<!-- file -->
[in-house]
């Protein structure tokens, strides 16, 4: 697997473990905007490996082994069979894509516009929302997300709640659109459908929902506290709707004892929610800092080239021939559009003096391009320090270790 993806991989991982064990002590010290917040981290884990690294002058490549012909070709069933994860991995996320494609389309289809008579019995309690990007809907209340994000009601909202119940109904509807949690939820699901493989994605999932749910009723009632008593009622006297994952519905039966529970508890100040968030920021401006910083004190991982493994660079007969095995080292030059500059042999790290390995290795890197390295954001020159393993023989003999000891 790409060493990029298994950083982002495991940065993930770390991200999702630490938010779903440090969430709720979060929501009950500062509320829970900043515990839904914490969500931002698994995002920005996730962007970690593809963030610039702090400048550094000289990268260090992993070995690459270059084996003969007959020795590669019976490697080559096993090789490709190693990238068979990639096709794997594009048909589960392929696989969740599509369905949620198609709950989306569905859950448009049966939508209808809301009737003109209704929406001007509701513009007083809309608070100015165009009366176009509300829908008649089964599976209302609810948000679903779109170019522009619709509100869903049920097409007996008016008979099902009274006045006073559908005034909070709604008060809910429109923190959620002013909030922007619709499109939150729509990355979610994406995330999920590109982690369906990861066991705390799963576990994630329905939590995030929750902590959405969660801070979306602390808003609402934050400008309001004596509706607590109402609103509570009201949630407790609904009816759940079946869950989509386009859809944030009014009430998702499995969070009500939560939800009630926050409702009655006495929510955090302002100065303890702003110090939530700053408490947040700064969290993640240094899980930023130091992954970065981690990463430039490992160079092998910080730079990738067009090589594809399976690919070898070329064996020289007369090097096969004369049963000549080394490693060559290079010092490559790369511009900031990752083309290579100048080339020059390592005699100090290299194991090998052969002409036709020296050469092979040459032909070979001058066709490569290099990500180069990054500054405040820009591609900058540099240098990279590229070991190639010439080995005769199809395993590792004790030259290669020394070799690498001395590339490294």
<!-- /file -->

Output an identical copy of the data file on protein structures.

[in-house]
């Protein structure tokens, strides 16, 4: 697997473990905007490996082994069979894509516009929302997300709640659109459908929902506290709707004892929610800092080239021939559009003096391009320090270790 993806991989991982064990002590010290917040981290884990690294002058490549012909070709069933994860991995996320494609389309289809008579019995309690990007809907209340994000009601909202119940109904509807949690939820699901493989994605999932749910009723009632008593009622006297994952519905039966529970508890100040968030920021401006910083004190991982493994660079007969095995080292030059500059042999790290390995290795890197390295954001020159393993023989003999000891 790409060493990029298994950083982002495991940065993930770390991200999702630490938010779903440090969430709720979060929501009950500062509320829970900043515990839904914490969500931002698994995002920005996730962007970690593809963030610039702090400048550094000289990268260090992993070995690459270059084996003969007959020795590669019976490697080559096993090789490709190693990238068979990639096709794997594009048909589960392929696989969740599509369905949620198609709950989306569905859950448009049966939508209808809301009737003109209704929406001007509701513009007083809309608070100015165009009366176009509300829908008649089964599976209302609810948000679903779109170019522009619709509100869903049920097409007996008016008979099902009274006045006073559908005034909070709604008060809910429109923190959620002013909030922007619709499109939150729509990355979610994406995330999920590109982690369906990861066991705390799963576990994630329905939590995030929750902590959405969660801070979306602390808003609402934050400008309001004596509706607590109402609103509570009201949630407790609904009816759940079946869950989509386009859809944030009014009430998702499995969070009500939560939800009630926050409702009655006495929510955090302002100065303890702003110090939530700053408490947040700064969290993640240094899980930023130091992954970065981690990463430039490992160079092998910080730079990738067009090589594809399976690919070898070329064996020289007369090097096969004369049963000549080394490693060559290079010092490559790369511009900031990752083309290579100048080339020059390592005699100090290299194991090998052969002409036709020296050469092979040459032909070979001058066709490569290099990500180069990054500054405040820009591609900058540099240098990279590229070991190639010439080995005769199809395993590792004790030259290669020394070799690498001395590339490294």